A pardoned stagecoach robber, becomes government agent and marries a naive unsuspecting east-coast dentist in order to join a wagon train and catch the smugglers who have been selling guns to the Indians.
Don Knotts is Hollis Figg, the dumbest bookkeeper in town. When the city fathers buy a second-hand computer to cover up their financial shenanigans, they promote Figg to look after things, ... See full summary »
This spoof of the Sherlock Holmes stories finds Inspector Winship and Dr. Tart investigating a strange death in a possibly haunted mansion, while dealing with the beautiful heiress and the ... See full summary »
After working for several years in the state capital for the government, Andy Sawyer learns that the mayor of his hometown is retiring from the position and is looking for an appointee to ... See full summary »
Ann Morgan Guilbert
An American actor (Arthur Tyler) impersonating an English butler is hired by a nouveau riche woman (Effie Floud) from New Mexico to refine her husband and headstrong daughter (Aggie). The ... See full summary »
Dyan Cannon's agent gave her a choice of appearing in the Don Knotts comedy and securing a five picture deal with Universal Studios or appearing as Alice in the comedy "Bob & Carol & Ted & Alice". She wisely chose the latter and earned a Supporting Actress Oscar nomination. See more »
The first issue of the new Peacock Magazine is dated in April, but Rose Ellen is seen sitting in the porch swing when the fall leaves are blowing across the yard. See more »
Throughout the 1960s, Don Knotts enjoyed box office success with a series of wholesome, family-oriented comedies for Universal. At the end of the decade, Universal took a gamble by starring Don Knotts in a mildly risque social satire, THE LOVE GOD? Contemporary filmgoers responded coolly to this film, but it has stood the test of time as both a witty lampoon of media manipulation and a fine showcase of Knotts's talents.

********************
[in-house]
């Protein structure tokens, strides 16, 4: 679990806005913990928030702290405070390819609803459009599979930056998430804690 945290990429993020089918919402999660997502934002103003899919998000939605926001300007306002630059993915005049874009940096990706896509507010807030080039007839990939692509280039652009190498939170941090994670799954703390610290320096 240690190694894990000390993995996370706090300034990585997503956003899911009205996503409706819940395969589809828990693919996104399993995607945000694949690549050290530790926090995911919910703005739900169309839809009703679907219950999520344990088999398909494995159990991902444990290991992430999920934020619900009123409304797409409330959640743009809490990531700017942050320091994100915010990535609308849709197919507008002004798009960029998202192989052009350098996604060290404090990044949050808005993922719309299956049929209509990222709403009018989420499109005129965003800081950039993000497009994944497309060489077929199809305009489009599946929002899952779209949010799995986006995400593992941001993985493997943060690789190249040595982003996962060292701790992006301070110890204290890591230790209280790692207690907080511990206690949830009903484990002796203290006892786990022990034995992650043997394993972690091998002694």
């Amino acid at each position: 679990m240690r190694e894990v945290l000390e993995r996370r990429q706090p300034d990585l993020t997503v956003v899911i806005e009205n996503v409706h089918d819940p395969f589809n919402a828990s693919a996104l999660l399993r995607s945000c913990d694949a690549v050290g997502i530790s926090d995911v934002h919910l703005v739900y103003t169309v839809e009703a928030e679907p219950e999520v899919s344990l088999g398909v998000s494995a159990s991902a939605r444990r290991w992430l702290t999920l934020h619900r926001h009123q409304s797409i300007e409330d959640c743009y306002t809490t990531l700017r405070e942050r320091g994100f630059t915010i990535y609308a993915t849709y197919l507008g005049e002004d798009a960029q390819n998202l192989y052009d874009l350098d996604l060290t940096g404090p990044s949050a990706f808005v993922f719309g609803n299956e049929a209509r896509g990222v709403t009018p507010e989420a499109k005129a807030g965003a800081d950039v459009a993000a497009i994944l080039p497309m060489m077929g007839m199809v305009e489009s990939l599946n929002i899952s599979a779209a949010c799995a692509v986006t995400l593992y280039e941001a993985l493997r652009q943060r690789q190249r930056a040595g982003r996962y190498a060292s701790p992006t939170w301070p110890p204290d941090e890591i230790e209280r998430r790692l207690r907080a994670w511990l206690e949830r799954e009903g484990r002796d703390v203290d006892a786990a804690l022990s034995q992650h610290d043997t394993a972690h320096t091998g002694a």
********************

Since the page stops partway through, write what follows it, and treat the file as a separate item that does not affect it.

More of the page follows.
Knotts plays Abner Peacock, the mild-mannered editor of a floundering bird-watching magazine, The Peacock. Osborn Tremaine (Edmund O'Brien) takes over the publication. While Abner's away on a bird-watching safari, Osborn transforms The Peacock into a pornography magazine. When Abner returns, he finds himself with a notorious reputation.
Director/writer Nat Hiken (the genius behind THE PHIL SILVERS SHOW and CAR 54 WHERE ARE YOU?) humorously examined the way the media and special interest groups distort people's images for their own self interests. A civil liberties lawyer (James Gregory) who represents Peacock when he's arrested by the FBI presents his client as an experienced smut peddler instead of an unwitting dupe so he can pursue his theories of Constitutional free speech law. The press perpetuates the myth of Abner as a "filthy little degenerate sex fiend" because it makes great copy. And the new editor of Peacock (Anne Francis) insists that he cultivate the image of a debonair womanizer because his scandalous publicity has boosted the magazine's sales.
As played by the goofy looking, geeky acting Knotts, Abner is laughably unconvincing as a Hugh Hefner type. The comic incongruity of this situation is enhanced by the ladies' swooning reaction over him as if he was Adonis reborn. Hiken satirically demonstrates in these sequences how the media can make the public go wild over certain individuals they would normally scoff and ignore.
If Hiken provides the film's bite, then Don Knotts provides the film's heart. As in his other films, he is a klutzy nerd who seems easily manipulated by others. But Knotts also provides a beguiling innocence and a folksy amiability that wins the audience over, making them root for him to succeed. THE LOVE GOD? is an underappreciated highlight in Knotts' career.
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